The best news is that the entire ebook is on sale until February 28 for only $1.59 on Amazon and Christianbook.com and $1.99 on Barnes & Noble! Grab your copy today and let me show you what I've learned about preaching the gospel to myself.

February 13, 2019

Cultivating and Using Your Gifts Takes Risk

At some point, you'll recognize that God has given you eyes to see what others cannot or do not see. Whether in your church or your community, you'll see a need or an opportunity, as well as the hole or the lack, and you'll feel a little nudge inside that perhaps you're the one who God is compelling to meet that need.

That nudge is something to pay close attention to, because it may just be your "for such a time as this." However, recognizing the nudge and actually taking action on it are two different things. Teetering between the thought and the action is great risk and a long list of anxiety-provoking questions.

What if the thought of pursuing this specific calling or taking this certain action isn't from God? 
What if others see me and think I'm prideful, naive, or silly? 
What if nothing comes from it in the end, and I feel like a failure? 
What if my motivations aren't totally pure? 
What if I start and am unable to finish? 
What if it's not the right time?
What if I don't actually have the gifts and skills I thought I did?
We should certainly take our time, prayerfully considering our internal motivations, our capacity in our current season, and whether or not we can follow through on commitments. But we should also consider God and others.

We must first look at God and consider if the greatest hindrance to our service is that we lack faith in his abilities. Most of the time we only consider ourselves. We look at our abilities and determine we don’t have enough. We look at our logistics and can't figure where the resources are going to come from. We look at our circumstances and wonder how we'll get from Point A to Point B. Looking at ourselves doesn’t make us bold, but looking at God and finding our source of confidence in him helps us take risks.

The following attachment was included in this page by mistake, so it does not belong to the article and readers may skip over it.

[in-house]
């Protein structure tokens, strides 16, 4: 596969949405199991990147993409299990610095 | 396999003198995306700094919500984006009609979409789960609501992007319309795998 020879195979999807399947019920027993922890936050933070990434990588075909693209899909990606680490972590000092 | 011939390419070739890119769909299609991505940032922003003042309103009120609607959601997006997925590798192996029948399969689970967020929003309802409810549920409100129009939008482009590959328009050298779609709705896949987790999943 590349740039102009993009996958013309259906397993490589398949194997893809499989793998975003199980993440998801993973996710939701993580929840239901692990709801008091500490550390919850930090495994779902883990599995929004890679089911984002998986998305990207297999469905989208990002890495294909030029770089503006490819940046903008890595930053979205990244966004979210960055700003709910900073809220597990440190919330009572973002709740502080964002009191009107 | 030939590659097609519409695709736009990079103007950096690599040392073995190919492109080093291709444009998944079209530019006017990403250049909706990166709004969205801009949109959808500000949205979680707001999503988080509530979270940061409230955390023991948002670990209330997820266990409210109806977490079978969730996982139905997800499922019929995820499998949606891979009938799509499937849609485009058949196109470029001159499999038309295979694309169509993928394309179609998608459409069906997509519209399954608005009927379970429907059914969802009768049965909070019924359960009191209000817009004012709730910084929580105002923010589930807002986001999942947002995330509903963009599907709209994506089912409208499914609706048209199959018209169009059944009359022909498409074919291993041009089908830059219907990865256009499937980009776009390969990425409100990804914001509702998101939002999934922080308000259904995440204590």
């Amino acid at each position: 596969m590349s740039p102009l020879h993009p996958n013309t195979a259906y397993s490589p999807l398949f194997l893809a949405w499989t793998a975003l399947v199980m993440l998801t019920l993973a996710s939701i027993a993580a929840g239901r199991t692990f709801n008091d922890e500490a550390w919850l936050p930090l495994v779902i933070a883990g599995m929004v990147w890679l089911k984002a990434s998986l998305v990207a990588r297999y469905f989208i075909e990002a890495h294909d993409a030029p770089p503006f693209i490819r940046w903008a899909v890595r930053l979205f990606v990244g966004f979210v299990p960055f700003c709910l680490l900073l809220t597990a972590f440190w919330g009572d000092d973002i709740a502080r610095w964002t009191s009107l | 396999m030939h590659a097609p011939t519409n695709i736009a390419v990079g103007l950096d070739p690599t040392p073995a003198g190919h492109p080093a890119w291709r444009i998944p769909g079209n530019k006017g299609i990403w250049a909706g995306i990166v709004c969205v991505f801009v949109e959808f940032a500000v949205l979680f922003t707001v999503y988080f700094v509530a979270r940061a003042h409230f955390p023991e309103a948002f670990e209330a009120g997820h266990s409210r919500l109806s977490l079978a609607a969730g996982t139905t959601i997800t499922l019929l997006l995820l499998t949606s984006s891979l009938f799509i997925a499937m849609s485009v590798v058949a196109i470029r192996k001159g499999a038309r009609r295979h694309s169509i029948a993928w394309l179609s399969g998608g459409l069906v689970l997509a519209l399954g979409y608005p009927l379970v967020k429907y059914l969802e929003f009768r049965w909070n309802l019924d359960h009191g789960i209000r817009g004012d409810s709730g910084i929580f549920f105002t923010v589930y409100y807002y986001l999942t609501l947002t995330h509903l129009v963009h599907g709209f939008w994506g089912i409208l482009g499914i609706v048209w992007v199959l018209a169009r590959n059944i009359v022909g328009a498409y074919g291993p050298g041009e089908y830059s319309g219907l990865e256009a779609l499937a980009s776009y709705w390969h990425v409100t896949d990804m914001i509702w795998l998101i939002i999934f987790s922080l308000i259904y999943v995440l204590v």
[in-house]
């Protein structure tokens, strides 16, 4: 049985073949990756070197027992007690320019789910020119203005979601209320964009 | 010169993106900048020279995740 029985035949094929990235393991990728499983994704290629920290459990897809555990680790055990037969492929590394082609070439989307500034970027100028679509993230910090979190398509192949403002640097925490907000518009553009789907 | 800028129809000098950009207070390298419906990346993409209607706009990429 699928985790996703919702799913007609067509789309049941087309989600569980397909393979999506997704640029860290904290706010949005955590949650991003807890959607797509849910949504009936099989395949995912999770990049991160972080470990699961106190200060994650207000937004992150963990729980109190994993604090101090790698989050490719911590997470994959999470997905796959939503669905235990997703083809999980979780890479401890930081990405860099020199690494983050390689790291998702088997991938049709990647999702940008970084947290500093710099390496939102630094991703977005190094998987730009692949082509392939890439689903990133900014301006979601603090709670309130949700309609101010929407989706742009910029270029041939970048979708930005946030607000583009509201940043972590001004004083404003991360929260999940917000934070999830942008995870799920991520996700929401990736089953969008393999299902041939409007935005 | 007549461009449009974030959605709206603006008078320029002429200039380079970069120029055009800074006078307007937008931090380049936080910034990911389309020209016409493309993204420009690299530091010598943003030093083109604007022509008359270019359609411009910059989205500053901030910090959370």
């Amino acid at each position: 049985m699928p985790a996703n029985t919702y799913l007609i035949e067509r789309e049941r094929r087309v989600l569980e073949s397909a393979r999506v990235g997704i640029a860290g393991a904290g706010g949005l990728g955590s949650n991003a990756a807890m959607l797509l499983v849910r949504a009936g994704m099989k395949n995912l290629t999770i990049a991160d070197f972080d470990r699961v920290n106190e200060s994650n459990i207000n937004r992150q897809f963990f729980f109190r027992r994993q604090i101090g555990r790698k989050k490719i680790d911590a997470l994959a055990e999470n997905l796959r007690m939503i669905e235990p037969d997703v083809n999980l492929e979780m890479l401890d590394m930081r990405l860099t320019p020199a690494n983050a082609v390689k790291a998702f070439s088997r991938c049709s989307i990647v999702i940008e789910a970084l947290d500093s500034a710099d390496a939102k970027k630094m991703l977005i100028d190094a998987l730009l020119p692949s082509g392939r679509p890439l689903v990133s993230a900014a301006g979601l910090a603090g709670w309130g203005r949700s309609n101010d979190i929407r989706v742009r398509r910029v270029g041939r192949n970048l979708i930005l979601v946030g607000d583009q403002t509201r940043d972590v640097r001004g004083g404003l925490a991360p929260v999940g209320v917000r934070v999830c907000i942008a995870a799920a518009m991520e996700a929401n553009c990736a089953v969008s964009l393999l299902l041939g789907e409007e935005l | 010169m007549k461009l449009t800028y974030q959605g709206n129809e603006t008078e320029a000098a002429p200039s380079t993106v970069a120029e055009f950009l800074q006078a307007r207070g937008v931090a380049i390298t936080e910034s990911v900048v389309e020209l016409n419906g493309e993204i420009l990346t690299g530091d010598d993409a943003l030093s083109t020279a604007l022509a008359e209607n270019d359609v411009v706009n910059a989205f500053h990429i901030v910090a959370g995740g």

Second, we should look at others, or rather, where God is pointing others out to us. What unmet needs consistently plague you? What do you think everyone should be passionate about? How has God arranged you within your local church and within your local community in order to be a part of his work and his solution? What would he have you do by faith in dependence upon his abilities in order to meet a need?

Perhaps nothing. Perhaps nothing right now. But perhaps something, and this is where we must take a risk. How do we push through the risk of cultivating and using our gifts? 

We discern more clearly what our gifts and callings are by trying what we think he's leading us to do. Only by doing--practicing the use of our gifts--will we begin to see more clearly. For me, trying specific gifts on for size opened up a whole new set of questions and obstacles. But by acting, God had the opportunity to burn away my improper motivations for service, and show me more clearly how he's made me and wants me to serve him.